What it is: Beginning in the 17th century, the predominantly blue-and-white tin-glazed pottery was made in and around the town of Delft in the Netherlands.
How it began: In the mid-16th century, wealthy Europeans couldn’t get enough of maiolica earthenware from Spain and Italy. Observant potters in Antwerp imitated the popular pottery until the Spanish conquerors showed up in 1585, driving many merchants from the city. Some of the potters regrouped in Delft, where they joined Dutch potters who were beginning to create earthenware inspired by Chinese porcelain, the newest trend at the dawn of the 17th century. Collectors will notice that many early pieces of Delftware depict dragons, chrysanthemums, and other Chinese or Chinese-inspired images. Imitating their Far-East counterparts’ work proved to be a smart move when the fall of the Ming Dynasty—and protracted civil war in China—dried up imports, leaving smitten Europeans clamoring for the pieces produced in Delft.
Cocktail party tidbit: Delft tiles were used as a kind of trim along living room walls, so that when Dutch housewives cleaned their floors, white-washed walls would not be ruined.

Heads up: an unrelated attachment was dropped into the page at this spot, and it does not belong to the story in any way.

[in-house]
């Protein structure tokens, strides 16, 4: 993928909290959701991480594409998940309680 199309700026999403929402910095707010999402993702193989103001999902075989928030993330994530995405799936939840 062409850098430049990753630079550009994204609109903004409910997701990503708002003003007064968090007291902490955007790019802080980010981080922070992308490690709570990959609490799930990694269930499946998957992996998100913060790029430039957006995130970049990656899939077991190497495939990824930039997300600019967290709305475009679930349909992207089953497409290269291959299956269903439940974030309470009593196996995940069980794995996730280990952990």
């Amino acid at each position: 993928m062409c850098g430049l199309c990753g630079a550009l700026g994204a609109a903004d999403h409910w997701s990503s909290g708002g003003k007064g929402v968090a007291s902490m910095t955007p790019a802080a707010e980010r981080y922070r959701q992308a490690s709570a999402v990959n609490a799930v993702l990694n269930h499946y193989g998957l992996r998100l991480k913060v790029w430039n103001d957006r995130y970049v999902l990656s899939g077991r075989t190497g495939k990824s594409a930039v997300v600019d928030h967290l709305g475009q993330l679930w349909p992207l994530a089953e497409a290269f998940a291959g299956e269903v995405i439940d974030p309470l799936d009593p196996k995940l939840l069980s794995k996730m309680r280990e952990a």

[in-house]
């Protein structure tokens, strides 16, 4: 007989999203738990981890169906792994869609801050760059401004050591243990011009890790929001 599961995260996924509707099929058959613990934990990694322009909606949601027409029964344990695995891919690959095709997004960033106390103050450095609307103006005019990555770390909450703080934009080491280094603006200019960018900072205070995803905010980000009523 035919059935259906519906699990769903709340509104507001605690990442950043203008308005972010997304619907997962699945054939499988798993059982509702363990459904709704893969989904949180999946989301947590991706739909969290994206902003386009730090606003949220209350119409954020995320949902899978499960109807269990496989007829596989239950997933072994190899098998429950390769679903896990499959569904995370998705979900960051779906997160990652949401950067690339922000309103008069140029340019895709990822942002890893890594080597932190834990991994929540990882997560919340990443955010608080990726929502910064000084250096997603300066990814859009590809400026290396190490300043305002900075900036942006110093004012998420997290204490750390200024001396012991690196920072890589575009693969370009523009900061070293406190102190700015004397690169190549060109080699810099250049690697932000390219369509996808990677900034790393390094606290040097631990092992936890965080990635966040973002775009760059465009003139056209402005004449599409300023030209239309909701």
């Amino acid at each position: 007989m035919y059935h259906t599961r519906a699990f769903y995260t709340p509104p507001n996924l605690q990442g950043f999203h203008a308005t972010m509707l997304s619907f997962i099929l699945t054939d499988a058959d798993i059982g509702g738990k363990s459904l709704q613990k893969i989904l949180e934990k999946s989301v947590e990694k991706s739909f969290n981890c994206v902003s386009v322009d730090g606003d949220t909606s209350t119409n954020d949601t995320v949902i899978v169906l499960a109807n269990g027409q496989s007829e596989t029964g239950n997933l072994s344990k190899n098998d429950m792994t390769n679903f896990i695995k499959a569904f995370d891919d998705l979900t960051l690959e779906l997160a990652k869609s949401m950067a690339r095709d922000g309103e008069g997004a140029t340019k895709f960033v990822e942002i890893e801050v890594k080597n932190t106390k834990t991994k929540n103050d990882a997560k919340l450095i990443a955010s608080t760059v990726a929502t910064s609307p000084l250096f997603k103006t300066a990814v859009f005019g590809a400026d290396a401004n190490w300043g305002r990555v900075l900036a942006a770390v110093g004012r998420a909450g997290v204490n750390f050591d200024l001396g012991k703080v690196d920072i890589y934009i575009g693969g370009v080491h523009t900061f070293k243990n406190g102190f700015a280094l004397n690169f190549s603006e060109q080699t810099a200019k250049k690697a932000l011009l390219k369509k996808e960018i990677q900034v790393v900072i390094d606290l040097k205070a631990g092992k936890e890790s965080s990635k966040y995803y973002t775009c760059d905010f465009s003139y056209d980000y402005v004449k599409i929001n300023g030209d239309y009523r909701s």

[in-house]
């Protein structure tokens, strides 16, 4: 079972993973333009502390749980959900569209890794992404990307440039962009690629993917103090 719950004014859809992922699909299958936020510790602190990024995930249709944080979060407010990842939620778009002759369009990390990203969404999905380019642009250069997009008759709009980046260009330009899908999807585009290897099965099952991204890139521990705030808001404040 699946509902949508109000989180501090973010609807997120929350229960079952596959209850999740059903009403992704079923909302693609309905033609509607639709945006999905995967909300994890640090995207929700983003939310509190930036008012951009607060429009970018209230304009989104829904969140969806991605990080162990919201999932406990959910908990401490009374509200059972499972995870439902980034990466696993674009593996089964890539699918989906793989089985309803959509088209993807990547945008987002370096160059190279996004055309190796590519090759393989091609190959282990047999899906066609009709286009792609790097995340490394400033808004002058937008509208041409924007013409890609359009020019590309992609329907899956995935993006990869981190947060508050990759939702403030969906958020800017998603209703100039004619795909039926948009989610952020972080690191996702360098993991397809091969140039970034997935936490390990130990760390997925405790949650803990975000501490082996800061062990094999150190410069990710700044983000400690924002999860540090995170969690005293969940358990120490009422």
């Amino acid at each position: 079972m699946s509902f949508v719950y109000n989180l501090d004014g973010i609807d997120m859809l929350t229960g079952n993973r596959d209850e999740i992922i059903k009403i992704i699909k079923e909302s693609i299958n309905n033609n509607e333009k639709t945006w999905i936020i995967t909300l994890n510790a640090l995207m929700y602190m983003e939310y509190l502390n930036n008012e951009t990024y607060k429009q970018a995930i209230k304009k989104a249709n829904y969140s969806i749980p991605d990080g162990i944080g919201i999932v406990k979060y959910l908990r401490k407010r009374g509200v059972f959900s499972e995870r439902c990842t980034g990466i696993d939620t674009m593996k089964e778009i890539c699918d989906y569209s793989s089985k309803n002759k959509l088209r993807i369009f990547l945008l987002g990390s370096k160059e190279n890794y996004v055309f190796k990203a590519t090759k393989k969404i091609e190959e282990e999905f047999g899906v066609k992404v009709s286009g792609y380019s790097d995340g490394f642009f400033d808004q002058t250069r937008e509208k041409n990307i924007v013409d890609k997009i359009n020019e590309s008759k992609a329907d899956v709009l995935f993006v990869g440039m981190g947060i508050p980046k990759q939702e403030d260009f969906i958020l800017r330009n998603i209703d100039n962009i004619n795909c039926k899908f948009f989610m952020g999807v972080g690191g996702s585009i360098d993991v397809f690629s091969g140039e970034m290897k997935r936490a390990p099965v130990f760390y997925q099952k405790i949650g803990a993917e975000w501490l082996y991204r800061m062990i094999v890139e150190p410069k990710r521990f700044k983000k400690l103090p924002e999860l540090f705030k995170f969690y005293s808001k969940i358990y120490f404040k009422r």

Where to use it: Everywhere. For its dramatic effect, we love a large collection of ginger jars atop an armoire or console. Designers make a bold statement by hanging a grouping of plates as an art installation on a living room or dining room wall. And for a simple, classic statement, try a pair of Delft vase lamps on a buffet or console table.
Why we love it: The irresistible cobalt-colored pieces are a beginning collector’s dream: They’re easy enough to find to make a search tantalizing and fun, and the variety of imagery, shapes, styles, and sizes will satisfy most tastes. Take note: Price points vary, depending on whether you’re buying a harder-to-find 17th-century piece or a more common 20th-century one, but in general, the cost of a piece is more modest in comparison to other antiques, making Delftware is a smart—and irresistible—investment.